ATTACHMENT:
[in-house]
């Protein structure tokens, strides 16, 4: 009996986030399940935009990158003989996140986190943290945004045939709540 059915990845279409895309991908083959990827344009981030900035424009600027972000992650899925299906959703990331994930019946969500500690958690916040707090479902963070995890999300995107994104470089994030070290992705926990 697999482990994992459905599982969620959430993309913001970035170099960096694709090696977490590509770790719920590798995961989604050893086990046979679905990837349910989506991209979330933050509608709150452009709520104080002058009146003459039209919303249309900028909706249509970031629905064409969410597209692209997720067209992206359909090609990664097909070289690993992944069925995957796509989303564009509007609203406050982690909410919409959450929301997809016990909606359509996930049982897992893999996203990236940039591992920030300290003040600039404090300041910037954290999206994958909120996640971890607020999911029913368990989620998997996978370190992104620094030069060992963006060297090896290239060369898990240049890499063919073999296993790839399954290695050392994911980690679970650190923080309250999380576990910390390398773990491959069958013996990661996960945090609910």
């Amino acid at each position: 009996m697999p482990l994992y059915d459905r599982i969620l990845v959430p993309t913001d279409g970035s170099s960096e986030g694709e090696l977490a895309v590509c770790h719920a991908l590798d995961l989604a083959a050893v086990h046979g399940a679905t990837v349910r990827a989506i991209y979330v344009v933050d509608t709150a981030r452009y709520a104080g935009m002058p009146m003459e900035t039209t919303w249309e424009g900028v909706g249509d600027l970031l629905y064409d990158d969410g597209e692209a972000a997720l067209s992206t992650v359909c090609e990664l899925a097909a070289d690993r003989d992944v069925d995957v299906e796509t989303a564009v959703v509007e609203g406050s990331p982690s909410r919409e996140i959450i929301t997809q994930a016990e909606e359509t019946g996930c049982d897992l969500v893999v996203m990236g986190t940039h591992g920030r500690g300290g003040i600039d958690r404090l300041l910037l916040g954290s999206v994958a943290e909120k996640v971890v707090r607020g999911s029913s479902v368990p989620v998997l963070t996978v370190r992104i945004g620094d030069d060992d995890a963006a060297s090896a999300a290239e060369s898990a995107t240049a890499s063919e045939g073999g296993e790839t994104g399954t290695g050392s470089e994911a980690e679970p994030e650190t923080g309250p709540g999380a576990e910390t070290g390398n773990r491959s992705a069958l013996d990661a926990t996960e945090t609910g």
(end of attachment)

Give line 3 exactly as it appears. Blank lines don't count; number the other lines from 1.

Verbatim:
């Amino acid at each position: 009996m697999p482990l994992y059915d459905r599982i969620l990845v959430p993309t913001d279409g970035s170099s960096e986030g694709e090696l977490a895309v590509c770790h719920a991908l590798d995961l989604a083959a050893v086990h046979g399940a679905t990837v349910r990827a989506i991209y979330v344009v933050d509608t709150a981030r452009y709520a104080g935009m002058p009146m003459e900035t039209t919303w249309e424009g900028v909706g249509d600027l970031l629905y064409d990158d969410g597209e692209a972000a997720l067209s992206t992650v359909c090609e990664l899925a097909a070289d690993r003989d992944v069925d995957v299906e796509t989303a564009v959703v509007e609203g406050s990331p982690s909410r919409e996140i959450i929301t997809q994930a016990e909606e359509t019946g996930c049982d897992l969500v893999v996203m990236g986190t940039h591992g920030r500690g300290g003040i600039d958690r404090l300041l910037l916040g954290s999206v994958a943290e909120k996640v971890v707090r607020g999911s029913s479902v368990p989620v998997l963070t996978v370190r992104i945004g620094d030069d060992d995890a963006a060297s090896a999300a290239e060369s898990a995107t240049a890499s063919e045939g073999g296993e790839t994104g399954t290695g050392s470089e994911a980690e679970p994030e650190t923080g309250p709540g999380a576990e910390t070290g390398n773990r491959s992705a069958l013996d990661a926990t996960e945090t609910g």